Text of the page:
About Saliva Testing

Saliva as sample type offers several advantages when compared to blood, CSF and urine tests. Collection of saliva samples is minimally invasive, safe, quick, pain-free, and can be performed with minimal training. This makes saliva testing ideal for psychology and sports science studies, and particularly suitable for ambulatory studies and when sampling from vulnerable groups such as infants, children, the elderly and animals.

Biomarkers available

C-Reactive Protein
Secretory Immunoglobulin A (SIgA)
Transferrin/ Blood Contamination
Uric Acid

Time points

For certain salivary analytes, including cortisol, timing is everything. There are two aspects of this that are separate, but both are important:

  1. Biorhythms – many analytes follow a diurnal rhythm, and others, most notably the female sex hormones, can also vary over a longer period. It is often important that your sampling scheme takes these variations into consideration. Some analyses, such as the Cortisol Awakening Response and Area Under the Curve measures, are even based on the diurnal pattern.
  1. Response times – hormone signalling tends to be a fairly slow process, giving a slow, but long-lasting response when compared to nerve impulses. If performing a same-day treatment response study, such as an acute stress study, the lag time between the treatment administered and expected peak salivary analyte levels in response to treatment should be considered for the analyte that you are interested in. This is different for different analytes and reflects the time taken for their secretion as well as the method by which they enter saliva.


Cortisol time points

For more information on cortisol as an analyte, as well as the timing of your cortisol sampling, both in relation to the time of stimulus and the time of day, the below references should be helpful:

Nicolson, N.A. (2008) Measurement of Cortisol. Handbook of Physiological Research Methods in Health Psychology, p.37.

Kirschbaum, C. & Hellhammer, D.H. (2000). Salivary cortisol. Encyclopedia of stress, 3(379–383).

Dickerson, S.S. & Kemeny, M.E. (2004). Acute stressors and cortisol responses: a theoretical integration and synthesis of laboratory research. Psychological bulletin, 130(3), p.355. (PMID: 15122924).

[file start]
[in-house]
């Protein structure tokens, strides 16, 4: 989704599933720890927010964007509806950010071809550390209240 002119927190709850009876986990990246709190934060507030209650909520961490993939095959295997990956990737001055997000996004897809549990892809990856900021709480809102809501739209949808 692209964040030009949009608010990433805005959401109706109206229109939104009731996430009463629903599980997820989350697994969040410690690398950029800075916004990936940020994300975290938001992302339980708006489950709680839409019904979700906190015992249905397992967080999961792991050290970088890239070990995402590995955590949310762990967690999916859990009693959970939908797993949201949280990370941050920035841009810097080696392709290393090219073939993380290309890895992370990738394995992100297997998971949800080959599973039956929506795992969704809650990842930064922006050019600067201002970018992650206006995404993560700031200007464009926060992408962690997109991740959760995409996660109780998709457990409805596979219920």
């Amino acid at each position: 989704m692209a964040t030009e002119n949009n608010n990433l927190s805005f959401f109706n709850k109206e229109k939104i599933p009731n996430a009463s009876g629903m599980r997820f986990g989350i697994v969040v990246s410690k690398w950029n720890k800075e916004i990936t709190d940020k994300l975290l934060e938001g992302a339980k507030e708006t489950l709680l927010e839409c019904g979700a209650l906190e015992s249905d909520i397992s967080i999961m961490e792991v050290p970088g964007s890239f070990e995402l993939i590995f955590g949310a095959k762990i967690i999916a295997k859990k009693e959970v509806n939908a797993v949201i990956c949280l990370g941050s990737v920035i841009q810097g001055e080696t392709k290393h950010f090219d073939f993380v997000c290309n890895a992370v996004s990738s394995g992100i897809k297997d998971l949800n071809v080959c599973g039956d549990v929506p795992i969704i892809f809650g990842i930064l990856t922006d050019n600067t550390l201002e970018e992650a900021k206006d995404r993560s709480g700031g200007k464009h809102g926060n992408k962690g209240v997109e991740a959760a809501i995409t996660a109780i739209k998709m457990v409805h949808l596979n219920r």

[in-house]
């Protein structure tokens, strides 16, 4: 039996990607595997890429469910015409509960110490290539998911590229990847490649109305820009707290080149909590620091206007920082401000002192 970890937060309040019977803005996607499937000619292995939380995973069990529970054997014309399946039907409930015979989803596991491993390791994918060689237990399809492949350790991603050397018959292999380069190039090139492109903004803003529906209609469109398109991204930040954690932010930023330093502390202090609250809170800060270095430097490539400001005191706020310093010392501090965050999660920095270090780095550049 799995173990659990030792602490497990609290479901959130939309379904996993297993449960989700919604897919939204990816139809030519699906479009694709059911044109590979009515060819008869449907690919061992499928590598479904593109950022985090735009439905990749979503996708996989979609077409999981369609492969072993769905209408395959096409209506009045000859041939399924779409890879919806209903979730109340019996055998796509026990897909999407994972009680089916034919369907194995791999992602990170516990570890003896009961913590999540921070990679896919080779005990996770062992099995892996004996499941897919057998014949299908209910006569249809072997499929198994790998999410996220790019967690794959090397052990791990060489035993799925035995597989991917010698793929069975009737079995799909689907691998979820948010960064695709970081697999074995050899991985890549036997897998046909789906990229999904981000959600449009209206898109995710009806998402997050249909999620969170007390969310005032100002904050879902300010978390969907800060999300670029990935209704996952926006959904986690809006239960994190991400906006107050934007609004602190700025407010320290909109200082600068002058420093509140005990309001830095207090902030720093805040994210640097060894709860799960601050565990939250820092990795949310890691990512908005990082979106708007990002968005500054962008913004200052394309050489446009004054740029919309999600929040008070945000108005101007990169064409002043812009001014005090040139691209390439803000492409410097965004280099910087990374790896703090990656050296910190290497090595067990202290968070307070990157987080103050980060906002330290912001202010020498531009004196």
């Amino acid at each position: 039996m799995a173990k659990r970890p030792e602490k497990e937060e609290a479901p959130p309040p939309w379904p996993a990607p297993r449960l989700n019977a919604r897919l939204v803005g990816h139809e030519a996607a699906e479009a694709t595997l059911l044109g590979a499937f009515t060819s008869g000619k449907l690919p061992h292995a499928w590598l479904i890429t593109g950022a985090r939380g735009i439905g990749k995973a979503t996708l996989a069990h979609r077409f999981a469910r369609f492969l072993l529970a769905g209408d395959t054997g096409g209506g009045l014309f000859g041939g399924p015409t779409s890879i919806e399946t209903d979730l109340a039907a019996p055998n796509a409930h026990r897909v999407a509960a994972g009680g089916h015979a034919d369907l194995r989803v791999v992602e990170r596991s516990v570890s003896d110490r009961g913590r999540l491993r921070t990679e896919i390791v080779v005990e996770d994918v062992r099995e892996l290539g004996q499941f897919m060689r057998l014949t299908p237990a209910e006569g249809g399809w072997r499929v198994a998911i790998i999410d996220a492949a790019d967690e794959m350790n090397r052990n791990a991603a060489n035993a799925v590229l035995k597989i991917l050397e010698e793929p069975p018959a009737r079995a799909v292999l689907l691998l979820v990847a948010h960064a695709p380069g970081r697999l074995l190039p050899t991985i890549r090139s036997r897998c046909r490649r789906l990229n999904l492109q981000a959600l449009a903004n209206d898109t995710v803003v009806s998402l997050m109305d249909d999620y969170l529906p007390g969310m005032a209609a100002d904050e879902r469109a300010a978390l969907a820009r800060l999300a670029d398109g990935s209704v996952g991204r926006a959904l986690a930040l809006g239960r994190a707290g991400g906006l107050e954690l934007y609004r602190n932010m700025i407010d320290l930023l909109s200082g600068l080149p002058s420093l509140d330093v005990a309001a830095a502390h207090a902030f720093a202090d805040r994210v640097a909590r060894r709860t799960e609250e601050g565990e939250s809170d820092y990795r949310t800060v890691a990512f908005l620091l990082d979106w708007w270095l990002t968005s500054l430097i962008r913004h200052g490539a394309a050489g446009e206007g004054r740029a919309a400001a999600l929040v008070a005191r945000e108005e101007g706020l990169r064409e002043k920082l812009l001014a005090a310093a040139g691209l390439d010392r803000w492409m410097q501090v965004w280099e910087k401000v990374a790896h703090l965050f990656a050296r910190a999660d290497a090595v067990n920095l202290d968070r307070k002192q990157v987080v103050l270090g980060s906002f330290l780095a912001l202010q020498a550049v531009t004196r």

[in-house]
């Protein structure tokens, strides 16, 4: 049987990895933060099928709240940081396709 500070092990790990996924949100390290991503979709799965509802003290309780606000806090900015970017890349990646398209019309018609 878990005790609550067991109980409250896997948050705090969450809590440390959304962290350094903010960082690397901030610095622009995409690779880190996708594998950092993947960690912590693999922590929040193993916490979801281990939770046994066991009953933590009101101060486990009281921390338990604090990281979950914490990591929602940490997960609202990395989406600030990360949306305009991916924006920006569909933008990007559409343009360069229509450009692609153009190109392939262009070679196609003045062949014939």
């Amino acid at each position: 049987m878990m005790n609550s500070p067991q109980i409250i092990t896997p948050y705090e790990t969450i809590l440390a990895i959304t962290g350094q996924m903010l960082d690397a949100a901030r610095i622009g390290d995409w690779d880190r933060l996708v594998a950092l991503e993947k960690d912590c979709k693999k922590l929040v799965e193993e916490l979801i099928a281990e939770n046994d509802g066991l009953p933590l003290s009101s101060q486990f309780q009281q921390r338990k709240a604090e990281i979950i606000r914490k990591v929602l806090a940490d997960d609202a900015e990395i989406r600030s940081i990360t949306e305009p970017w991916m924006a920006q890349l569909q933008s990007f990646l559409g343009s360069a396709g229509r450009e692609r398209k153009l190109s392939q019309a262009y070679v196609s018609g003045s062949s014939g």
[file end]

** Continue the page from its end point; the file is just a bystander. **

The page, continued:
Saliva is a suitable medium for the measurement of many analytes, and there are even a few analytes for which saliva is the best available medium, such as alpha-amylase and secretory IgA. However, not all salivary measures are the equivalent of their serum counterparts, and they cannot always be used to give the same information that studying the same analytes in serum would provide.

Examples of this are IL-1ß and IL-6. Salivary concentrations of IL-1ß and IL-6 follow a different diurnal pattern to serum levels, and the serum and saliva levels of these cytokines do not generally correlate in otherwise healthy individuals. C-Reactive Protein shows better correlation with serum in a number of studies, and you may instead want to consider whether this marker of inflammation would be suitable for your project.

Salimetrics currently believe salivary IL-6 and IL-1B levels to be largely independent of serum levels and to most often represent the degree of inflammation in the mouth, making these kits most suitable for dental research. The concentration range measured by Salimetrics IL-6 kit is also significantly different to that of other kits, so if you are thinking of testing for IL-6 please contact us to discuss your plans.

Similarly, most Salimetrics kits cover the majority of the expected physiological range of analyte concentration in their intended subjects, but not all kits will give you reliable results for all subjects or all sampling timepoints or testing conditions. This can depend strongly on the age or sex of your subjects as well as the time of day at which you sample.

For example, kits for any of the sex hormones would not be expected to give quantifiable results for a large proportion of children, and kits for the female sex hormones will also produce a majority of readings that are undetectable/ not reliably quantifiable in adult men.